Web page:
Arm Injury


  • Injuries to the arm (shoulder to fingers)
  • Injuries to a bone, muscle, joint or ligament
  • Muscle pain caused by too much exercise (overuse) is covered in Arm Pain

Types of Arm Injuries

  • Fractures are broken bones. A broken collarbone is the most common broken bone in children. It's easy to notice because the collar bone is tender to touch. Also, the child cannot raise the arm upward.
  • Dislocations happen when a bone is pulled out of a joint. A dislocated elbow is the most common type of this injury in kids. It's caused by an adult quickly pulling or lifting a child by the arm. Mainly seen in 1 to 4 year olds. It's also easy to spot. The child will hold his arm as if it were in a sling. He will keep the elbow bent and the palm of the hand down.
  • Sprains - stretches and tears of ligaments
  • Strains - stretches and tears of muscles (such as a pulled muscle)
  • Muscle overuse from hard work or sports (such as a sore shoulder)
  • Muscle bruise from a direct blow
  • Bone bruise from a direct blow

Pain Scale

  • Mild: Your child feels pain and tells you about it. But, the pain does not keep your child from any normal activities. School, play and sleep are not changed.
  • Moderate: The pain keeps your child from doing some normal activities. It may wake him or her up from sleep.
  • Severe: The pain is very bad. It keeps your child from doing all normal activities.

FIRST AID for Bleeding:

  • Put a gauze pad or clean cloth on top of the wound.
  • Press down firmly on the place that is bleeding.
  • This is called direct pressure. It is the best way to stop bleeding.
  • Keep using pressure until the bleeding stops.
  • If bleeding does not stop, press on a slightly different spot.

FIRST AID Advice for Suspected Fracture or Dislocation of the Shoulder:

  • Use a sling to support the arm. Make the sling with a triangular piece of cloth.
  • Or, at the very least, the child can support the injured arm with the other hand or a pillow.

FIRST AID for Other Suspected Arm Fracture or Dislocation:

  • Put the arm, hand, or wrist on a hard splint so it does not move. You can use a small board, magazine folded in half, or folded up newspaper.
  • Tie a few cloth strips around arm or joint to keep the splint from moving.
  • A second choice is to use a soft splint. Wrap the arm or joint in a soft splint so it does not move. You can use a pillow, a rolled-up blanket, or a towel. Use tape to keep this splint in place.
  • Put your child's injured arm in a sling. If you do not have a sling, have your child support the injured arm with his other hand.

When to Call Us for Arm Injury

Call 911 Now (your child may need an ambulance) If

  • Serious injury with many broken bones
  • Major bleeding that can't be stopped (See FIRST AID)
  • Bone is sticking through the skin
  • You think your child has a life-threatening emergency

Call Us Now (night or day) If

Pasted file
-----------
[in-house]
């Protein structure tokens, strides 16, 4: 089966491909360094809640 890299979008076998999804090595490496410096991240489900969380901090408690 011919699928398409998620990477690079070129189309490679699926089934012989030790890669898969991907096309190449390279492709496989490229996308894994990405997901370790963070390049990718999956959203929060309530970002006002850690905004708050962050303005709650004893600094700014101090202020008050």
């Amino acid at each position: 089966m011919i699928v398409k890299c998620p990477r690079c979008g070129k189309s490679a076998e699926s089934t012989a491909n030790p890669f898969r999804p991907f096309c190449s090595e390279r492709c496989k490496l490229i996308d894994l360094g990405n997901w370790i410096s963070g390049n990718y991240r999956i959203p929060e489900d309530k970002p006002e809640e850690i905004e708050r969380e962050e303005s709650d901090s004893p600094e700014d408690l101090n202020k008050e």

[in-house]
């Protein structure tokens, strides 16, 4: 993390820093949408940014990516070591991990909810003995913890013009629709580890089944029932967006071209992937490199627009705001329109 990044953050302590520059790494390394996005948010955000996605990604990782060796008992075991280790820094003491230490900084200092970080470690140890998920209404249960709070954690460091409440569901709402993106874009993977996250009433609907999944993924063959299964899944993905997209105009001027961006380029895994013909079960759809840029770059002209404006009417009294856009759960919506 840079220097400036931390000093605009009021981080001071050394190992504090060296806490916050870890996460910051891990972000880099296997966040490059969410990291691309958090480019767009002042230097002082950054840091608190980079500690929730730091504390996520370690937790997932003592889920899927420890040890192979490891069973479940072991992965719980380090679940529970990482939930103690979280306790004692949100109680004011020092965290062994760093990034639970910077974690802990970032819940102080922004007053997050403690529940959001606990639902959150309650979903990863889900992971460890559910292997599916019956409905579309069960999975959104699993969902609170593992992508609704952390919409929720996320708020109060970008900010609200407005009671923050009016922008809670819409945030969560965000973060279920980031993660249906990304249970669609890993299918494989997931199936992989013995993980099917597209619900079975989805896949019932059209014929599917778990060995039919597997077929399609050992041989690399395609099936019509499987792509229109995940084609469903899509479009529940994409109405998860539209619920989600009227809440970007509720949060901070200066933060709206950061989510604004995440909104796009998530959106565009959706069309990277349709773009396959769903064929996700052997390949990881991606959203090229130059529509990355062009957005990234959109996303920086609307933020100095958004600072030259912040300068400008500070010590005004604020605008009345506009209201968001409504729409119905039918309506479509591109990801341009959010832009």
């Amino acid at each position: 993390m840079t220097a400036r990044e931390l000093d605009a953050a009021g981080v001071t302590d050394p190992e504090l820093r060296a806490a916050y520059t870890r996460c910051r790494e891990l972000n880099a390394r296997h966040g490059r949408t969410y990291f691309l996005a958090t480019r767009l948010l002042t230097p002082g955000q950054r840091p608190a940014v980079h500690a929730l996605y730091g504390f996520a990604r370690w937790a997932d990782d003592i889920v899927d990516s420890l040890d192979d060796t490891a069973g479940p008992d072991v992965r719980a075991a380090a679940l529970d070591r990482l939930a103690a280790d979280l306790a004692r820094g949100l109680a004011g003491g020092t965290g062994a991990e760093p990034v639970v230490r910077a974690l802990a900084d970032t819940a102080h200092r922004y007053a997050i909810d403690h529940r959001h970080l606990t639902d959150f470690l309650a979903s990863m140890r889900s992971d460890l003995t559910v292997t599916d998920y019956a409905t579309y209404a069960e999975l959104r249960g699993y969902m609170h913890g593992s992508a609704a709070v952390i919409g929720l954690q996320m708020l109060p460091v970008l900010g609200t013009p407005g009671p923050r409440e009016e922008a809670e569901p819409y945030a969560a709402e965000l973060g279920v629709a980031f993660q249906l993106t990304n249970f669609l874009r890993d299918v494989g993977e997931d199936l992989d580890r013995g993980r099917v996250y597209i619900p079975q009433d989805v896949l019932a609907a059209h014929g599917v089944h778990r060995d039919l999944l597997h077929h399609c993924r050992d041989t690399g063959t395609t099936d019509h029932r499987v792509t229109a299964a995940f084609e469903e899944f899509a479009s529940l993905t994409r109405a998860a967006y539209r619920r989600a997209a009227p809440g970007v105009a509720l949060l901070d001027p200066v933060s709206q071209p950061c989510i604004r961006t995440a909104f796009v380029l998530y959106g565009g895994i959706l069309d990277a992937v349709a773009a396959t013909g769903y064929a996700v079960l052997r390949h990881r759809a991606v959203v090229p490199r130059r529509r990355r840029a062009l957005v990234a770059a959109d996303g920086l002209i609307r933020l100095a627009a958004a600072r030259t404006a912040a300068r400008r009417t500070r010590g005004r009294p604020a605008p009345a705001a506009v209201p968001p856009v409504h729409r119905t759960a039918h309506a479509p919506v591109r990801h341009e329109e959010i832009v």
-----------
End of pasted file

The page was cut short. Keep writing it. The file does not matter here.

• You think your child has a serious injury
  • Looks like a broken bone
  • Looks like a dislocated joint
  • Skin is split open or gaping and may need stitches
  • Age under 1 year old
  • Can't move the shoulder, elbow or wrist normally
  • Can't open and close the hand normally
  • Pain is SEVERE and not improved 2 hours after taking pain medicine
  • You think your child needs to be seen urgently

Call Us During Weekday Office Hours If

  • You have other questions or concerns
  • Injury limits sports or school work
  • No tetanus shot in over 5 years for DIRTY cuts
  • No tetanus shot in over 10 years for CLEAN cuts
  • Pain lasts over 2 weeks

Parent Care at Home If

  • Bruised muscle or bone from direct blow
  • Pain in muscle (from minor pulled muscle)
  • Pain around joint (from minor stretched ligament)


What You Should Know:
  • During sports, muscles and bones get bruised.
  • Muscles get stretched.
  • Here is some care advice that should help.
Pain Medicine:
  • To help with the pain, give acetaminophen (such as Tylenol) or ibuprofen.
  • Ibuprofen works well for this type of pain.
  • Use as needed. See Dose Table.
Cold Pack:
  • For pain or swelling, use a cold pack. You can also use ice wrapped in a wet cloth.
  • Put it on the sore muscles for 20 minutes.
  • Repeat 4 times on the first day, then as needed.
  • Reason: Helps the pain and helps stop any bleeding.
  • Caution: Avoid frostbite.
Heat Pack:
  • If pain lasts over 2 days, put heat on the sore muscle.
  • Use a heat pack, heating pad or warm wet washcloth.
  • Do this for 10 minutes, then as needed.
  • Caution: Avoid burns.
  • Rest the injured arm as much as possible for 48 hours.
What to Expect:
  • Pain and swelling most often peak on day 2 or 3.
  • Swelling should be gone by 7 days.
  • Pain may take 2 weeks to fully go away.
Call Your Doctor If:
  • Pain becomes severe
  • Pain is not better after 3 days
  • Pain lasts more than 2 weeks
  • Your child becomes worse
X-Ray - Clavicle Fracture

Bruise on Forearm

First Aid - Bleeding Arm

Nursemaid's Elbow

First Aid - R.I.C.E.

First Aid - Sling - How to Put On

First Aid - Splint for Wrist Injury

X-Ray - Torus Fracture of Wrist

X-Ray - Normal Clavicle

And remember, contact us if your child develops any of the "Call Us" symptoms.

Author and Senior Reviewer: Barton D. Schmitt, M.D.

Copyright 1994-2013 Barton D. Schmitt, M.D.